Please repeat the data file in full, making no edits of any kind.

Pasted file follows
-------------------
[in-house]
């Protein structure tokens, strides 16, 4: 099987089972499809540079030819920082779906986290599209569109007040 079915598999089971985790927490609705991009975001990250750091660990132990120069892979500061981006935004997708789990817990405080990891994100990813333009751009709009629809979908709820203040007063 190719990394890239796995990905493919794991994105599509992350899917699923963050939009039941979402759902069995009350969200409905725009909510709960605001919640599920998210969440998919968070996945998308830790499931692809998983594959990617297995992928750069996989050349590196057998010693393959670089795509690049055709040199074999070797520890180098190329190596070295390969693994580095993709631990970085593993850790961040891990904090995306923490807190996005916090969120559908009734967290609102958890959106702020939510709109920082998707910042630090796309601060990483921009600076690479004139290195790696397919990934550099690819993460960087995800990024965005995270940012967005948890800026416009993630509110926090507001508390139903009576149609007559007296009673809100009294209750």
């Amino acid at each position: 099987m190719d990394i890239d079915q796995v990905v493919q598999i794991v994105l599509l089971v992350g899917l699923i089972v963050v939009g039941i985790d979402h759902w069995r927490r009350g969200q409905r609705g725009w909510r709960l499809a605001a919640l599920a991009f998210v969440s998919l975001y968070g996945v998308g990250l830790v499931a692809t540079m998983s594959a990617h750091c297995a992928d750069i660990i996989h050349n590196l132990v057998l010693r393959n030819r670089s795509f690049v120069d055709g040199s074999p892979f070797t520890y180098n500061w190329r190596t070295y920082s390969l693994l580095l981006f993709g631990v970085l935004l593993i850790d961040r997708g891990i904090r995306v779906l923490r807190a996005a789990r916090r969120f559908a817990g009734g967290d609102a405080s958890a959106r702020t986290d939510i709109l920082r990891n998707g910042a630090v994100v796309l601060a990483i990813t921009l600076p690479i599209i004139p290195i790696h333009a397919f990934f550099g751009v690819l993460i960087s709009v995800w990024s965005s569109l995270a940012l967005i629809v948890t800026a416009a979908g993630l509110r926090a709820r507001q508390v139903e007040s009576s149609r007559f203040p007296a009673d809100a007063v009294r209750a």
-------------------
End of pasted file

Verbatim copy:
[in-house]
């Protein structure tokens, strides 16, 4: 099987089972499809540079030819920082779906986290599209569109007040 079915598999089971985790927490609705991009975001990250750091660990132990120069892979500061981006935004997708789990817990405080990891994100990813333009751009709009629809979908709820203040007063 190719990394890239796995990905493919794991994105599509992350899917699923963050939009039941979402759902069995009350969200409905725009909510709960605001919640599920998210969440998919968070996945998308830790499931692809998983594959990617297995992928750069996989050349590196057998010693393959670089795509690049055709040199074999070797520890180098190329190596070295390969693994580095993709631990970085593993850790961040891990904090995306923490807190996005916090969120559908009734967290609102958890959106702020939510709109920082998707910042630090796309601060990483921009600076690479004139290195790696397919990934550099690819993460960087995800990024965005995270940012967005948890800026416009993630509110926090507001508390139903009576149609007559007296009673809100009294209750």
């Amino acid at each position: 099987m190719d990394i890239d079915q796995v990905v493919q598999i794991v994105l599509l089971v992350g899917l699923i089972v963050v939009g039941i985790d979402h759902w069995r927490r009350g969200q409905r609705g725009w909510r709960l499809a605001a919640l599920a991009f998210v969440s998919l975001y968070g996945v998308g990250l830790v499931a692809t540079m998983s594959a990617h750091c297995a992928d750069i660990i996989h050349n590196l132990v057998l010693r393959n030819r670089s795509f690049v120069d055709g040199s074999p892979f070797t520890y180098n500061w190329r190596t070295y920082s390969l693994l580095l981006f993709g631990v970085l935004l593993i850790d961040r997708g891990i904090r995306v779906l923490r807190a996005a789990r916090r969120f559908a817990g009734g967290d609102a405080s958890a959106r702020t986290d939510i709109l920082r990891n998707g910042a630090v994100v796309l601060a990483i990813t921009l600076p690479i599209i004139p290195i790696h333009a397919f990934f550099g751009v690819l993460i960087s709009v995800w990024s965005s569109l995270a940012l967005i629809v948890t800026a416009a979908g993630l509110r926090a709820r507001q508390v139903e007040s009576s149609r007559f203040p007296a009673d809100a007063v009294r209750a």